Sunday, June 26, 2016

Yes, let's talk about racketeering

At a forum on Wednesday hosted by the Congressional Progressive Caucus, several climate activists including Naomi Oreskes and representatives from the Union of Concerned Scientists admitted that they have been meeting with the state Attorneys General launching climate RICO investigations for over a year.

The fact that the AGs have been meeting with Oreskes is pretty telling considering that for years she has been spearheading the effort to find a way to prosecute oil companies under RICO laws. She’s author of Merchants of Doubt, a book published in 2010 that attempts to link ExxonMobil to tobacco companies. She’s also on the board of the Climate Accountability Institute (CAI), the group that organized the now infamous 2012 La Jolla Conference with the Union of Concerned Scientists at which activists brainstormed ways they could launch racketeering investigations into ExxonMobil. The New York Times even credits Oreskes with conceiving the conference.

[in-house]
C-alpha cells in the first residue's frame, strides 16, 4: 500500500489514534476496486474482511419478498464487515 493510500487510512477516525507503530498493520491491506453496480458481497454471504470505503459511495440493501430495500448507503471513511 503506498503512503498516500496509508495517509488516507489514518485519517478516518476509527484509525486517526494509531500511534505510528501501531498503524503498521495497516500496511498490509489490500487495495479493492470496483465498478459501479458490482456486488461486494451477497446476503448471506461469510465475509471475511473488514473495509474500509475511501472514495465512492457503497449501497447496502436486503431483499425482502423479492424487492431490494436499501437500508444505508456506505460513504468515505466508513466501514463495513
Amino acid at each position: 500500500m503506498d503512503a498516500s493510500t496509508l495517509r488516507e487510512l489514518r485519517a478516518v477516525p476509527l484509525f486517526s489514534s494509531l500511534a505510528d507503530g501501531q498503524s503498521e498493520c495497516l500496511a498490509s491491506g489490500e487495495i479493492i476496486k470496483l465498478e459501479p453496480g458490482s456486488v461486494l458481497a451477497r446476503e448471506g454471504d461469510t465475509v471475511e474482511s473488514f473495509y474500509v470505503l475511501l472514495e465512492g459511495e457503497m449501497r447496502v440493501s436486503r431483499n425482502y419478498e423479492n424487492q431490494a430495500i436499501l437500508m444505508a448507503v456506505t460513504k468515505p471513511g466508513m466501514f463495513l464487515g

Gee, doesn't that sound like collusion?  Racketeering?  The kind of thing they're accusing Exxon of?

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